Actions to Take

Transfer titles: If the auto titles or mortgage are in your spouse's name, transfer them over to your name. This also goes for any loans that your spouse either took out or was co-signer on.

Make timely bill payments: To avoid incurring late fees, go over the list of bills that need to be paid as well as the payment due dates. If the bills are under your spouse's name, contact the companies and have them transfer the account to your name.

File taxes on behalf of your spouse: You'll still need to file and pay taxes on your spouse's behalf the year they passed.

What to Review

Review your budget: Your living expenses will change after the loss of a spouse. Your household income could also be affected, depending on your situation. These changes may affect your budget tremendously. Review your budget and adjust areas to fit your new situation.

It's generally a good idea not to make any major decisions right away. As you're faced with an emotionally trying time, your judgment might be clouded. Such decisions might include moving to another state or selling valuable assets such as your home or car. It's probably worth waiting until you're in a more stable frame of mind before making any major life changes.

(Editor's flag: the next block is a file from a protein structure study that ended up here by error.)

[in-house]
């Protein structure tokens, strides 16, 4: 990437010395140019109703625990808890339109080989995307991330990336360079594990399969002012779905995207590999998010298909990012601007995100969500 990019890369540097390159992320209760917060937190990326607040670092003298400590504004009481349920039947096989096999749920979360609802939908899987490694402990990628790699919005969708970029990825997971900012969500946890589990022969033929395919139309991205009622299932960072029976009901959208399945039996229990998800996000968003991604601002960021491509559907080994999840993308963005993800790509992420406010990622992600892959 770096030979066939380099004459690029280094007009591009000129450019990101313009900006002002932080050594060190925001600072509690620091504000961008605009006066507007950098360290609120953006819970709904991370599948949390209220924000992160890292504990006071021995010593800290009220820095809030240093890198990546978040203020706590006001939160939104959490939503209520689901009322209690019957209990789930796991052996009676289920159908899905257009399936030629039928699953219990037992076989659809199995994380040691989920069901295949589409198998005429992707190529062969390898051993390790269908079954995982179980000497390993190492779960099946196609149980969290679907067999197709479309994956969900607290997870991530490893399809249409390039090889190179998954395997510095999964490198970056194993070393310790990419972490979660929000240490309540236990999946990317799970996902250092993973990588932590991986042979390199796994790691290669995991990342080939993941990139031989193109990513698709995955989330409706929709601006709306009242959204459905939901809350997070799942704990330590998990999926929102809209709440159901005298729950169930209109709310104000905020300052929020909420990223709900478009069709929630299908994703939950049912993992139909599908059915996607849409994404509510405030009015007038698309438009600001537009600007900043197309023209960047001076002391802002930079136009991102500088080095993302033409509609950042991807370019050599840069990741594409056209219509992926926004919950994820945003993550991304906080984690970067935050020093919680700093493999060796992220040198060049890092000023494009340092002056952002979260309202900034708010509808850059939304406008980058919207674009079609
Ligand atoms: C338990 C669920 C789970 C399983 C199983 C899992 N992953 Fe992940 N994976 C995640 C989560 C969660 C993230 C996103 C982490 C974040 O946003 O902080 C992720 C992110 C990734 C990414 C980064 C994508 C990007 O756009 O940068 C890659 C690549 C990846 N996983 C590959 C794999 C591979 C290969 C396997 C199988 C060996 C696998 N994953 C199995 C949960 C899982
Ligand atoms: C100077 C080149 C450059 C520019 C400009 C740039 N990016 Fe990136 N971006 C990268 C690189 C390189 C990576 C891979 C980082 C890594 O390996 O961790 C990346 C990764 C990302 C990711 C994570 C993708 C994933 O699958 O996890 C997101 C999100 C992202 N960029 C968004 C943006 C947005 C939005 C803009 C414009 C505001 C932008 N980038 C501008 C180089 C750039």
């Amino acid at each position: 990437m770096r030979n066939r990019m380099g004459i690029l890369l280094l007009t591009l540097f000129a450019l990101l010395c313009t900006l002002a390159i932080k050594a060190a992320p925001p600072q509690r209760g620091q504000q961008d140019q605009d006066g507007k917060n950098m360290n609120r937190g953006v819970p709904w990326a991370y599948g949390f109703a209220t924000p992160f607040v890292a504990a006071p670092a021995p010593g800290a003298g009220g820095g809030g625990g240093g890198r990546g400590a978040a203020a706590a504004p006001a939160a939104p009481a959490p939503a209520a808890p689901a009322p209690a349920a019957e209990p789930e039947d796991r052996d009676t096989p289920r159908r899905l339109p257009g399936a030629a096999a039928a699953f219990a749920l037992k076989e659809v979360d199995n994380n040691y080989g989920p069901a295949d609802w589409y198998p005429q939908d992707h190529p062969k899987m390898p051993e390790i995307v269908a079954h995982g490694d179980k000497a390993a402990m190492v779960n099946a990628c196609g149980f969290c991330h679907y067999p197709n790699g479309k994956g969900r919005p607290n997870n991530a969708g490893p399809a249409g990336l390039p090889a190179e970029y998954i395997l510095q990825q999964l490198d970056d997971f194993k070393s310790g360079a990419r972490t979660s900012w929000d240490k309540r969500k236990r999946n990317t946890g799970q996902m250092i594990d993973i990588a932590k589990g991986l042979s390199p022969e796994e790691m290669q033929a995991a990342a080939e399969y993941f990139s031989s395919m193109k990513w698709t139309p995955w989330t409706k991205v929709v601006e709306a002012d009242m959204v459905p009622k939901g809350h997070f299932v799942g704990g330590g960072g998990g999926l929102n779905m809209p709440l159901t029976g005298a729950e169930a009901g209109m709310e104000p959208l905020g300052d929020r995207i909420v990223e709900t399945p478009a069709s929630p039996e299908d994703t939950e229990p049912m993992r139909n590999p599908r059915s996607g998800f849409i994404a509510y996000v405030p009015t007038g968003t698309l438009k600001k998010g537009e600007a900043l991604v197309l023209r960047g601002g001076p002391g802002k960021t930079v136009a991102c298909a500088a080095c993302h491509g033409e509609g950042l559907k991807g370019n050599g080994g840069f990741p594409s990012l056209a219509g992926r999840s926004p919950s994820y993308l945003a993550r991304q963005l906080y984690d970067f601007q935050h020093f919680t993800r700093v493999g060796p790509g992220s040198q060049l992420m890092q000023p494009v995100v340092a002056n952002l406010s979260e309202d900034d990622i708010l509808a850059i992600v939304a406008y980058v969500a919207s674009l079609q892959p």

Review insurance policies: Review your insurance policies to make sure they fit your new situation and needs. In some cases, changes in lifestyle or budget may warrant less coverage. In other cases, you may need a more comprehensive policy.

For life insurance policies, contact your life insurance company to discuss how the proceeds could be paid out to beneficiaries. Consider speaking with a financial representative who could help you review your policy and decide on the right one for your needs.

Following a financial planning checklist after the loss of a spouse could help you handle all the necessary money-related matters while coping with your spouse's death. In time, you'll have your financial matters squared away — and could start moving forward on the path to healing.

IMPORTANT DISCLOSURES

1 Source: LIMRA, a life insurance industry association trade group, January, 2016
2 Source: U.S. Bureau of Labor Statistics (www.bls.gov)

Information provided is general and educational in nature. It is not intended to be, and should not be construed as, legal or tax advice. Western & Southern Financial Group and its member companies (“the Company”) does not provide legal or tax advice. Laws of a specific state or laws relevant to a particular situation may affect the applicability, accuracy, or completeness of this information. Federal and state laws and regulations are complex and are subject to change. The Company makes no warranties with regard to the information or results obtained by its use. The Company disclaims any liability arising out of your use of, or reliance on, the information. Consult an attorney or tax advisor regarding your specific legal or tax situation.